by Dennis Dalman
Anglers become green with envy when they hear about the magnificent lunkers Stephan Scepaniak landed in his years of fishing, mainly on Lake Mille Lacs but also elsewhere.
In the past couple decades, he’s caught more than 129 northern pike, all exceeding 20 pounds, and he’s reeled in at least 1,000 muskies, all more than 45-inches long.
As a guest of the Sartell Senior Connection, this master fisherman will give a free talk – open to all residents of any age – at 6:30 p.m. Monday, March 16 at the District Service Center in Sartell (the old school building). Its address is 212 3rd Ave. N., near the DeZurik valve plant.
If Scepaniak includes catches made by his clients, the number of muskies and pike increases to many thousands.
What sounds like a fisherman’s fantasy is a fact, and Scepaniak has photos and documentation to prove it.
Scepaniak is the owner of Predator Guide Service of Mille Lacs. He’s been a passionate angler and fishing guide for 30 years on that vast lake, where he lives for six months out of every year. He and his wife, Christine, spend the other six months in Waite Park, where he grew up. Scepaniak was the first muskie guide on Lake Mille Lacs, and he is respected widely as being one of the best guides in the business. He has been featured twice in Field and Stream and once in Outdoor Life. His clients come from as far away as France and China, Russia and Poland, as well as every state in the nation.
Successful fishing, as Scepaniak well knows, is a mixture of luck and skill – but mainly a lifetime of knowledge and acquired skills. And he is more than willing to share a knowledge of those skills with others – thus, his guide work.
“I’d rather be lucky than good (at fishing skills),” Scepaniak said in an interview with the Newsleader. “You can know all the stuff you want, but that still doesn’t make the fish bite. Really, only the good Lord can make those fish bite.”
Still, knowledge and know-how are big helps, he added. It helps to know, on any given day, the barometric pressure, weather patterns and weather fronts moving in. All affect fishes’ inclination to feed. Even the phases of the moon will affect fish, he added. Familiarity with the lake is, of course, a prerequisite.
What about bait?
“It’s like a cheap date,” he said, grinning. “I use whatever works. Bait depends on the season, mainly.”
Seasonal factors are also very important as fish live in different places in the lake in different seasons.
“Just last spring, on fishing opener, we caught big muskies in two to three feet of water on Mille Lacs,” he said. “That was spring. Later, the fish move to other parts of the lake.”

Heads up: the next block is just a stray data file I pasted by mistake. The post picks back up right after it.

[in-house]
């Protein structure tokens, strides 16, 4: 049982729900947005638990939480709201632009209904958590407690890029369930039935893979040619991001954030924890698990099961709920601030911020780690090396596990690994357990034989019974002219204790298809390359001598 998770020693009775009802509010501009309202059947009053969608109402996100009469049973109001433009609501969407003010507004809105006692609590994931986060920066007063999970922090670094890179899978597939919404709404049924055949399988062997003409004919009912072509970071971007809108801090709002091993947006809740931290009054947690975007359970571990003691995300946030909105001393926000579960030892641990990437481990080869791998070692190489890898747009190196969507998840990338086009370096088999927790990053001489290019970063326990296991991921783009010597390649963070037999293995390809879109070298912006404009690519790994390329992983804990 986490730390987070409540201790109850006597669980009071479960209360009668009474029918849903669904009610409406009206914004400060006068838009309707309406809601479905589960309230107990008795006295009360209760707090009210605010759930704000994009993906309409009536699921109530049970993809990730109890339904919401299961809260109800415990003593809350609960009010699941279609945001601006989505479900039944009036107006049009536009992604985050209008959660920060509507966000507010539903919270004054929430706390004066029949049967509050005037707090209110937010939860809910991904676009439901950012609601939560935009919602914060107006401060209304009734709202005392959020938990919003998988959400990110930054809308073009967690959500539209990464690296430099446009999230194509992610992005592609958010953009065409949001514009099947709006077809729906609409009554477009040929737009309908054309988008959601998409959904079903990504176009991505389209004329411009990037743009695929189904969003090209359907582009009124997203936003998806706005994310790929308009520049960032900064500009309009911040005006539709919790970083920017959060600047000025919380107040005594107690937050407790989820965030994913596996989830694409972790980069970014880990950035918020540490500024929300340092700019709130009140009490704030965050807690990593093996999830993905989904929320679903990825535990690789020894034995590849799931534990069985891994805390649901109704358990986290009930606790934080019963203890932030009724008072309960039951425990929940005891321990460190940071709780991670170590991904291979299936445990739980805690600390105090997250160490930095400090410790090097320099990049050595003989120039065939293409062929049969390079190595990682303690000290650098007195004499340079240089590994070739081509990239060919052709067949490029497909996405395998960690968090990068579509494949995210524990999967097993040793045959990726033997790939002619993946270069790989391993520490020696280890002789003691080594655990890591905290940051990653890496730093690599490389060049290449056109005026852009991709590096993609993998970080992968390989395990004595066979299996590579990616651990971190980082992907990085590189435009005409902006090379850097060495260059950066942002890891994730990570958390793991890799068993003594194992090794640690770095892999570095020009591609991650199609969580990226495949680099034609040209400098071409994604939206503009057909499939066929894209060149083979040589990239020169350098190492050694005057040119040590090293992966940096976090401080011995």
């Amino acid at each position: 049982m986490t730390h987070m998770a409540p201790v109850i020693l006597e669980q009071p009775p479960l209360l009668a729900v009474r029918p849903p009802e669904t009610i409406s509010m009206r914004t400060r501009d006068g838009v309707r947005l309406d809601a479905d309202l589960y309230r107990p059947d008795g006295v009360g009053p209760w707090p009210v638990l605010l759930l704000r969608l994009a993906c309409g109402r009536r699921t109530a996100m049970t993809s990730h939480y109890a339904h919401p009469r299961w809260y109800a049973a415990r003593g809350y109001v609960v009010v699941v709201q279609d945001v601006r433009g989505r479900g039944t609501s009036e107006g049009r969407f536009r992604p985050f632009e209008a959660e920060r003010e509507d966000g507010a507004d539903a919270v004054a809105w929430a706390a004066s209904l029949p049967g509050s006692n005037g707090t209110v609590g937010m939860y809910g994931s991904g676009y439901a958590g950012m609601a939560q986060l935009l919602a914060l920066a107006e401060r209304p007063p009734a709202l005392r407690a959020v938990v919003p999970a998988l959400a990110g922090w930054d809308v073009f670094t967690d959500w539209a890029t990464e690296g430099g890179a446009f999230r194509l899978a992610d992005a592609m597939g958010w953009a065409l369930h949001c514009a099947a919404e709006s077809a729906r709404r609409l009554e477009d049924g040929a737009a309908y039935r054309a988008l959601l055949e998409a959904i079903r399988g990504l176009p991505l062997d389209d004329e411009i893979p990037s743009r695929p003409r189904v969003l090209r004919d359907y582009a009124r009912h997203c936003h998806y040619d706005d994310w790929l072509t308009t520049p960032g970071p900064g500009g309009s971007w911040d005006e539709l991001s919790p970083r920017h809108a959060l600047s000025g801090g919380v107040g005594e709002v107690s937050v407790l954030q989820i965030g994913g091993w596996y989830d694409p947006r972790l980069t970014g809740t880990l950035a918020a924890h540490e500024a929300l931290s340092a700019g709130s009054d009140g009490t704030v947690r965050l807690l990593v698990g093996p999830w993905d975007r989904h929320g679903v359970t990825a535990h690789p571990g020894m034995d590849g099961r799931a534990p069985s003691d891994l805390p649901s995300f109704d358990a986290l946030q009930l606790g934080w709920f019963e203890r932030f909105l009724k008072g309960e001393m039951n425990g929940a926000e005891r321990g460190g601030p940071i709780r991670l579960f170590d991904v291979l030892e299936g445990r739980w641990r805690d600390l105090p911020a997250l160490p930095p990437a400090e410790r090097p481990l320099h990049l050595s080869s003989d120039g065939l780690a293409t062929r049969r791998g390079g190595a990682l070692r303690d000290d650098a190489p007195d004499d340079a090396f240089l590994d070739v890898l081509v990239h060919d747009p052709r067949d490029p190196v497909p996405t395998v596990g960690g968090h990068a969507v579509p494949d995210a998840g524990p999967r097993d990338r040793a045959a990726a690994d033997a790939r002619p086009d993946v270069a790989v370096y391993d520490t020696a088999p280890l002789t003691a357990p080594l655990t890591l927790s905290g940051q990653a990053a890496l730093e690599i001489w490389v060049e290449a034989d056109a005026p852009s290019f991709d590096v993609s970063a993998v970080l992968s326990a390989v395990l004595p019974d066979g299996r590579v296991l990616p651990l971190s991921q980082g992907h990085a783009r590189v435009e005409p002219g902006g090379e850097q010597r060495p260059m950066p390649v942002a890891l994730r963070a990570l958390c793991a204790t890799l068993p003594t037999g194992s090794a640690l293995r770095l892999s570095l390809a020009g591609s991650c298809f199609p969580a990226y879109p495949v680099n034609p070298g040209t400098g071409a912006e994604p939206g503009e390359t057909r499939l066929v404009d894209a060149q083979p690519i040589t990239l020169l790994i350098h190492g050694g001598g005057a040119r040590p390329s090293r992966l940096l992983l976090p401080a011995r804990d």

Scepaniak, unlike some anglers, has not developed any good-luck charm superstitions, such as wearing one particular item of clothing or a certain color of socks when fishing. He does, however, always avoid wearing bright colors, donning neutral or earth-tone colors of clothing. Fish, he said, can definitely see up through the water at people sitting or standing in a boat.
“Muskies will stare right at you,” he said.
Scepaniak vividly remembers how a giant muskie’s stare caused one of his fishing clients to faint dead away, literally, flat down to the bottom of a boat. It happened during a fall day on Mille Lacs. The client was instantly stunned, as if he’d just come face-to-face with Jaws or a slightly smaller version of Moby Dick.
“That guy took one look at that fish and then keeled over,” Scepaniak recalled. “We thought he had a heart attack. The muskie was at least 63 inches long. That fish followed the lure right to the boat. The guy had never seen a fish that big, and he fainted just like that.
Fishing to Scepaniak is practically a genetic inheritance – a happy one. He still clearly remembers the first fish he caught when he was a tyke, fishing on Pelican Lake near Avon with his father, Leo.
“I caught a sunfish, and I remember how fun it was,” he said.
Scepaniak was hooked.
That sense of fun he later passed on to his own family. His wife loves to fish; so do their three children, now grown and successful.
“All of them grew up fishing since they were 2 years old,” he said. “They were walking in the woods with me since they were 3.”
For years, Scepaniak’s clients, their children and grandchildren have also caught the fishing bug, and they become excited every season, still, dreaming about that prized elusive lunker they just might catch.